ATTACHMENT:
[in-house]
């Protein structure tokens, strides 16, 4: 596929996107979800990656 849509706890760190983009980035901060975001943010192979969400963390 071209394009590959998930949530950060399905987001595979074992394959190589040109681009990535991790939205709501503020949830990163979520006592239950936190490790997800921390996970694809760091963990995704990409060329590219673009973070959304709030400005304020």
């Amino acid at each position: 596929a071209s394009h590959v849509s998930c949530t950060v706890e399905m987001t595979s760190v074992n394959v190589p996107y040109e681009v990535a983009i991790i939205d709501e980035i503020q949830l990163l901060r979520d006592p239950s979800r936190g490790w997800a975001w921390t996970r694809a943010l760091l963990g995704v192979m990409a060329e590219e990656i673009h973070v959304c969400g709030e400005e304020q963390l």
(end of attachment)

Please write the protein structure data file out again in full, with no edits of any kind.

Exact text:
[in-house]
């Protein structure tokens, strides 16, 4: 596929996107979800990656 849509706890760190983009980035901060975001943010192979969400963390 071209394009590959998930949530950060399905987001595979074992394959190589040109681009990535991790939205709501503020949830990163979520006592239950936190490790997800921390996970694809760091963990995704990409060329590219673009973070959304709030400005304020």
């Amino acid at each position: 596929a071209s394009h590959v849509s998930c949530t950060v706890e399905m987001t595979s760190v074992n394959v190589p996107y040109e681009v990535a983009i991790i939205d709501e980035i503020q949830l990163l901060r979520d006592p239950s979800r936190g490790w997800a975001w921390t996970r694809a943010l760091l963990g995704v192979m990409a060329e590219e990656i673009h973070v959304c969400g709030e400005e304020q963390l």